Stewart pressured to continue
Here's a message for Jon Stewart, who's taking
over as host of Comedy Central's The Daily Show next
week: Don't screw it up, little man.
"I always get that cautionary warning right
before I get off the phone with an interviewer," Stewart
said from New York. "It's: `Good luck with the show. I really
like it, and if this goes wrong, you'll be hearing from my attorneys.'
Stewart, 36, is prepared for whatever fallout
may come. Clearly, he has a different comedic sensibility than
Craig Kilborn, whom he replaces behind the anchor desk of the
four-night-a-week Newscast parody. But that's not necessarily
a bad thing.
Kilborn, an ESPN alum and former basketball
player, had a smug sort of frat-boy cockiness. In his penultimate
appearance on The Daily Show last month, he gave the smaller
Stewart a telephone directory to sit on. Stewart's humor is more
cerebral and self-deprecating. "Whenever you take over something
that is popular and has a fanatical following that loves it, you're
never going to please everyone," Stewart said. "The
trick is to have enough wherewithal to follow through with what
you want to do with it and give it time to evolve."
That Stewart is replacing Kilborn completes
a late-night TV chain. A former cable and syndicated talk-show
host, Stewart most recently was understudy to CBS' Tom Snyder,
who's retiring from the daily grind and being replaced in March
by Kilborn. "Yeah," Stewart deadpanned. "And Snyder's
going to Friends. He's replacing David Schwimmer."
Stewart is scheduled to move into his Comedy
Central office today. His debut on the program will be at 10 p.m.
Jan. 11. "That gives us a week to put this together,"
he said. "That's enough time, isn't it? They won't even be
able to hem my pants in time."
While the new job pays $1.5 million a year and
The Daily Show has a relatively small, dedicated following,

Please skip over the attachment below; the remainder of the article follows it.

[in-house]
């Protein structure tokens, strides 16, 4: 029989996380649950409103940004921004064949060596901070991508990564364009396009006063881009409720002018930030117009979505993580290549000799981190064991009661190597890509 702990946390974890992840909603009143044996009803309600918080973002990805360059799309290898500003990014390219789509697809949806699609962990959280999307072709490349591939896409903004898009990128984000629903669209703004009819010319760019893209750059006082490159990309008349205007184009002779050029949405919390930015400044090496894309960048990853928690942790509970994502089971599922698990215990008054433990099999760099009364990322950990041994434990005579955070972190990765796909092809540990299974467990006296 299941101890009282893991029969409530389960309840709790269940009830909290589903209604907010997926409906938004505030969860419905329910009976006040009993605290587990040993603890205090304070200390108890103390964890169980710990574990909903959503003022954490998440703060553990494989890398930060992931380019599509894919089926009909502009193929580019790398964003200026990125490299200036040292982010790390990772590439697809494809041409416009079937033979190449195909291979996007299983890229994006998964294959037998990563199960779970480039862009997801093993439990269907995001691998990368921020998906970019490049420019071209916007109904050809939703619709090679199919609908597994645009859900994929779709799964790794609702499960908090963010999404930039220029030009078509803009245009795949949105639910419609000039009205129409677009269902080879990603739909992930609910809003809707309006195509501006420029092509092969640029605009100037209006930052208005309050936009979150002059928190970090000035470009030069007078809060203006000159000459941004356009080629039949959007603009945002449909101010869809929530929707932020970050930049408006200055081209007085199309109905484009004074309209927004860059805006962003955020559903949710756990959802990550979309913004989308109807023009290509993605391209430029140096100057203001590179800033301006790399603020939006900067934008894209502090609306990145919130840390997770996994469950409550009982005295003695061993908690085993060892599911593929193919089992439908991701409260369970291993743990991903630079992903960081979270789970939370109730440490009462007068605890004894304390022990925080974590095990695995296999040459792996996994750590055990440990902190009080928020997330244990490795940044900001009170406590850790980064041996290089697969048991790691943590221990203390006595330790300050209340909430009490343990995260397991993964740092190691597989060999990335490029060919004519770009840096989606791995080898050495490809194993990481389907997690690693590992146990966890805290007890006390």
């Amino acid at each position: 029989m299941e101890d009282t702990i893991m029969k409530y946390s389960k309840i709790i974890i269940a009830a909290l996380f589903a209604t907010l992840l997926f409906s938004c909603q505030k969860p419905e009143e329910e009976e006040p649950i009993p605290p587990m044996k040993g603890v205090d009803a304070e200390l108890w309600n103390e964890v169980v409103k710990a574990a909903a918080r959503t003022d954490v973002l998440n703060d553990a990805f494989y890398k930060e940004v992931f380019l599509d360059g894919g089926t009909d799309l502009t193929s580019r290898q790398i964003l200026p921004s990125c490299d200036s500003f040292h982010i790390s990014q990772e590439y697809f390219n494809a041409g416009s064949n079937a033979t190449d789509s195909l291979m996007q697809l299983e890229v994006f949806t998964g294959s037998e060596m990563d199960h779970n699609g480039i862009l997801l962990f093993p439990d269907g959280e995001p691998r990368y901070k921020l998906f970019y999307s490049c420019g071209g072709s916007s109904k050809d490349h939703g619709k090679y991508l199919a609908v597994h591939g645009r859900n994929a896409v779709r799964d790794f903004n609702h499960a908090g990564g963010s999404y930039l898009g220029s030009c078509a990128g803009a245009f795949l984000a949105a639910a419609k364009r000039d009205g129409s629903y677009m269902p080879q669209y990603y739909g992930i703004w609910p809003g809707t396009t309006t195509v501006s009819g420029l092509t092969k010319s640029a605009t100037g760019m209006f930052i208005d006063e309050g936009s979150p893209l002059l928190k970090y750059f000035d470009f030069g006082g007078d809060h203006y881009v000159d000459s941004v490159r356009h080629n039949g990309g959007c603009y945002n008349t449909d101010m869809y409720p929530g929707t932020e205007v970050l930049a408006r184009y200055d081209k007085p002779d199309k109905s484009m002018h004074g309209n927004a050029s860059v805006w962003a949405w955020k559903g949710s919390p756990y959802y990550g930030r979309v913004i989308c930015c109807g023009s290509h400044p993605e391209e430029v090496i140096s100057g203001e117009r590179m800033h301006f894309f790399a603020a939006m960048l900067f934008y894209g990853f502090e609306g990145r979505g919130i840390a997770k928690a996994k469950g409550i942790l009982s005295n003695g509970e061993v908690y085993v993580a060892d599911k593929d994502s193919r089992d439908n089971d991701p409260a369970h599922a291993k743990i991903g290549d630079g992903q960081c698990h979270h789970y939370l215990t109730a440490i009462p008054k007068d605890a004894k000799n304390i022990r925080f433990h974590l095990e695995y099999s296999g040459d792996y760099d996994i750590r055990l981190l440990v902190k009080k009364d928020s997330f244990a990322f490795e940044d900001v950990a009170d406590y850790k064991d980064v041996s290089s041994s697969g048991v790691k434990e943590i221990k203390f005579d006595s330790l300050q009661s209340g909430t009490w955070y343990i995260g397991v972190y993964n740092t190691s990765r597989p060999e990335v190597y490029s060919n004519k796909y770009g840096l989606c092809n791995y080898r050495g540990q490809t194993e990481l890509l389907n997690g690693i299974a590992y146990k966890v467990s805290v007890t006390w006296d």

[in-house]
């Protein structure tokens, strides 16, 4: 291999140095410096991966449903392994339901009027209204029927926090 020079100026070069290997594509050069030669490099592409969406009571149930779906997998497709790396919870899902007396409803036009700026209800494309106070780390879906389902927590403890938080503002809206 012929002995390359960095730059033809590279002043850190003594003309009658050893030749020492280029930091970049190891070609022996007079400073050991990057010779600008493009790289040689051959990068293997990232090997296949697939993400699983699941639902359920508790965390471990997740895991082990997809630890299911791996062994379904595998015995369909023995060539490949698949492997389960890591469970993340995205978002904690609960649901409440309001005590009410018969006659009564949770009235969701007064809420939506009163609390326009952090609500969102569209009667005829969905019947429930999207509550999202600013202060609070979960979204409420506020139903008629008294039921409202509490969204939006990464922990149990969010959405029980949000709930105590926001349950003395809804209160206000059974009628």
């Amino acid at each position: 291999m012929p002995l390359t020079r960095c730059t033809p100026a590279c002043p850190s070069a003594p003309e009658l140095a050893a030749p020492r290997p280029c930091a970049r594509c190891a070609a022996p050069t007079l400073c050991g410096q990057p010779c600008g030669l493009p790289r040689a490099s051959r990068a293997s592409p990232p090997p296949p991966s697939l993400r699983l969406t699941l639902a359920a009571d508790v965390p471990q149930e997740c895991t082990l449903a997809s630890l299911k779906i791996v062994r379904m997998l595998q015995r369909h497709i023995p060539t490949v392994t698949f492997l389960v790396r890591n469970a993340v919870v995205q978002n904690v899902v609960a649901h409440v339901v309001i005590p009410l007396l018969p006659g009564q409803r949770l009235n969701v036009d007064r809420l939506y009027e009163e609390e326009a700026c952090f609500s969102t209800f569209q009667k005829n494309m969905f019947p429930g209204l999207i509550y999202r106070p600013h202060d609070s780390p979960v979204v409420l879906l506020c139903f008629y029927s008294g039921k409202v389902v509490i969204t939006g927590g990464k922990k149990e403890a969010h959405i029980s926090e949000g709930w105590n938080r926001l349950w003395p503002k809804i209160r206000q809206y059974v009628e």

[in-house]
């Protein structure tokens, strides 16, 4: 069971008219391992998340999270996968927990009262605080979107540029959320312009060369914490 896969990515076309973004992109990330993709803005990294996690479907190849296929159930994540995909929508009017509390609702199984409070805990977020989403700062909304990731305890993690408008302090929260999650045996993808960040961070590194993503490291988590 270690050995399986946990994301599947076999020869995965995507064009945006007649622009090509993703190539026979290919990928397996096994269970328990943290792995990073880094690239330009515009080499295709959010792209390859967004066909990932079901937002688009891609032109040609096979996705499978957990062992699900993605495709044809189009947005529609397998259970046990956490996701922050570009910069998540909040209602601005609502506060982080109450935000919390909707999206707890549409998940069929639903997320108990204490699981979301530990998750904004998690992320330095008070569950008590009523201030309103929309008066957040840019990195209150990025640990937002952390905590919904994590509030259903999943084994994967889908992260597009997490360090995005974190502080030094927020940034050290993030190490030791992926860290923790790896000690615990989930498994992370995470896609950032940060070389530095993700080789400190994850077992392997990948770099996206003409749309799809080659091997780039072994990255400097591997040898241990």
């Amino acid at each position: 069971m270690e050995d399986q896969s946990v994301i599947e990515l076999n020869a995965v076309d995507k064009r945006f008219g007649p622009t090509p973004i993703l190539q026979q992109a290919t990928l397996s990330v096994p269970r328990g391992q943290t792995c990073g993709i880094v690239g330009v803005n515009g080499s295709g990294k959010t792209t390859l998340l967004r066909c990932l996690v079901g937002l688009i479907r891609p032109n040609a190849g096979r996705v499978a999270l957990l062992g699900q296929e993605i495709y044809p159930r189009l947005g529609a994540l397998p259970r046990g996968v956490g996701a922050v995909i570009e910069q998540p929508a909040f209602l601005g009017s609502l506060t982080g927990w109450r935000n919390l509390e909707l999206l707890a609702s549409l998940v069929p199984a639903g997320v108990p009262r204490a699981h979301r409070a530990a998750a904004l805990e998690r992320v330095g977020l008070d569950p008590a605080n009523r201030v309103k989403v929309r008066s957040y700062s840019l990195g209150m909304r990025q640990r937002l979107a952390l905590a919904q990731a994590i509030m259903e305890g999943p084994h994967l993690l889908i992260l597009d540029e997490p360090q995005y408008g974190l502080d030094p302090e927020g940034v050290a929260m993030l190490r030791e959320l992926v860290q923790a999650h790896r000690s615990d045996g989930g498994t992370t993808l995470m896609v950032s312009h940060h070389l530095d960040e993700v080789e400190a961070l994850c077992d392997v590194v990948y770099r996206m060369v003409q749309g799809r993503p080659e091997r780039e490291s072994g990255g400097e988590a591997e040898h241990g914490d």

Stewart once seemed destined for more. His low-key MTV talk show
evolved into Paramount's response to the retirement of Arsenio
Hall. Somehow, a Jewish guy who sometimes didn't shave interviewing
marginal guests seated on car seats, with a Nok-Hockey game board
for a desk, didn't appeal to Hall's audience. Imagine that.
David Letterman signed him to back up Snyder
and develop a late-night show for CBS ("And all our development
went into Touched by an Angel," Stewart jokes).
But the deal lapsed and, in a puzzling move, Kilborn was chosen
to succeed Snyder.
Stewart has a book of humorous essays out and
a slow-blossoming film career, and the Daily Show job
enables him to move back to New York while continuing to pursue
both endeavors. But why? "I'm doing everything I can to sabotage
my career," Stewart said. "It's a little thing called
`fear of success.' Seriously? Those [regular talk] shows become
your life - I mean, for 10 years, it's your life. That is what
you are and what you do.
"This is a different kind of hosting than
I'm accustomed to. It's a little less free form. But we'll find
out what I can do well and start tailoring it to that... It's
less driven by me than the Paramount show was, but it will be
ultimately driven by a certain comedic point of view that's different."
Along with Kilborn, Daily Show contributors
Brian Unger and A. Whitney Brown are leaving the program. But
Stephen Colbert and Beth Littleford are remaining, as are key
writers and other staffers such as executive producer Madeline
Smithberg, who worked with Stewart on his earlier talk shows.
Stewart's style should encourage the writers to adopt a less mean-spirited
approach than Kilborn's. But Stewart is capable of the occasional
potshot. "Hopefully the only things off-limits are [crummy]
jokes," he said. "But being a standup comedian, I know
that's not always the case... You know it when you have to take
a shower afterward."
Hope it works. We have lawyers on retainer.